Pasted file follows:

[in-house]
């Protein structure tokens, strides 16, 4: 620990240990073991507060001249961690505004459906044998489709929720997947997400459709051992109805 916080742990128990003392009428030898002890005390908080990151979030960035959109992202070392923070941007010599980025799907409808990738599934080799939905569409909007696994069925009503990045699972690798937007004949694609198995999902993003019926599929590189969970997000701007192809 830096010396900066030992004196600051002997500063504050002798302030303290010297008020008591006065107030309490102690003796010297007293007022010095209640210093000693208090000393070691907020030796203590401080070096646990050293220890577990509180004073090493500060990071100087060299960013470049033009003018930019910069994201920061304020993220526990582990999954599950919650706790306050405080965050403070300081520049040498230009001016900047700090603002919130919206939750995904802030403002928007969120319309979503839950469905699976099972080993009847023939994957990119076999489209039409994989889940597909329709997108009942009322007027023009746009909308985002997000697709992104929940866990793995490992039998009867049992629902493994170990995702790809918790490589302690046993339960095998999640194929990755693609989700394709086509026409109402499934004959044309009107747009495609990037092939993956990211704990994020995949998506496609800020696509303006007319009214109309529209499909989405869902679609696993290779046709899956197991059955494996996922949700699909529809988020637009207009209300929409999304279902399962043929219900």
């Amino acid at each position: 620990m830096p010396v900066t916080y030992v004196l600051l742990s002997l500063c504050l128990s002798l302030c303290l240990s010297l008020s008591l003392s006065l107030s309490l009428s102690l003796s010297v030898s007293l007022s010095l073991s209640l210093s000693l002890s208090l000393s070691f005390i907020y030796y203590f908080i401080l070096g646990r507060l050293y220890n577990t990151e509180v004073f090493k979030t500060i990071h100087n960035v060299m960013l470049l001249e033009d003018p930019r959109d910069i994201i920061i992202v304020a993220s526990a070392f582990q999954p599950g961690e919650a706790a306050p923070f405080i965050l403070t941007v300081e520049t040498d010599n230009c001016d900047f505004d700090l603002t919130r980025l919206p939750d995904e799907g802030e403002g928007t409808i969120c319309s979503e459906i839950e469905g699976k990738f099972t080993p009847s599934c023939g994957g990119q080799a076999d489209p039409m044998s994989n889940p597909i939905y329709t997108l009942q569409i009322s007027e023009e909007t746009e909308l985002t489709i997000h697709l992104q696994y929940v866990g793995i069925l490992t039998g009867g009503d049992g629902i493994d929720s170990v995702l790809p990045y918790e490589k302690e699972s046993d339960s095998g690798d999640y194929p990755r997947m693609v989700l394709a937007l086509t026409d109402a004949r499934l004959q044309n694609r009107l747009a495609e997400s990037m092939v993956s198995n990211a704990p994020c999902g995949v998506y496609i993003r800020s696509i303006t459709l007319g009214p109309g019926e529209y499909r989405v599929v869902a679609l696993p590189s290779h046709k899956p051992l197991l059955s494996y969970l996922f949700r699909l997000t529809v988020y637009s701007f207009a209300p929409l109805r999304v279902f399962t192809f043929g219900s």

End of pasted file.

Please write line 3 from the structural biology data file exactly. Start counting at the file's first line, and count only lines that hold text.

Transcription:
């Amino acid at each position: 620990m830096p010396v900066t916080y030992v004196l600051l742990s002997l500063c504050l128990s002798l302030c303290l240990s010297l008020s008591l003392s006065l107030s309490l009428s102690l003796s010297v030898s007293l007022s010095l073991s209640l210093s000693l002890s208090l000393s070691f005390i907020y030796y203590f908080i401080l070096g646990r507060l050293y220890n577990t990151e509180v004073f090493k979030t500060i990071h100087n960035v060299m960013l470049l001249e033009d003018p930019r959109d910069i994201i920061i992202v304020a993220s526990a070392f582990q999954p599950g961690e919650a706790a306050p923070f405080i965050l403070t941007v300081e520049t040498d010599n230009c001016d900047f505004d700090l603002t919130r980025l919206p939750d995904e799907g802030e403002g928007t409808i969120c319309s979503e459906i839950e469905g699976k990738f099972t080993p009847s599934c023939g994957g990119q080799a076999d489209p039409m044998s994989n889940p597909i939905y329709t997108l009942q569409i009322s007027e023009e909007t746009e909308l985002t489709i997000h697709l992104q696994y929940v866990g793995i069925l490992t039998g009867g009503d049992g629902i493994d929720s170990v995702l790809p990045y918790e490589k302690e699972s046993d339960s095998g690798d999640y194929p990755r997947m693609v989700l394709a937007l086509t026409d109402a004949r499934l004959q044309n694609r009107l747009a495609e997400s990037m092939v993956s198995n990211a704990p994020c999902g995949v998506y496609i993003r800020s696509i303006t459709l007319g009214p109309g019926e529209y499909r989405v599929v869902a679609l696993p590189s290779h046709k899956p051992l197991l059955s494996y969970l996922f949700r699909l997000t529809v988020y637009s701007f207009a209300p929409l109805r999304v279902f399962t192809f043929g219900s």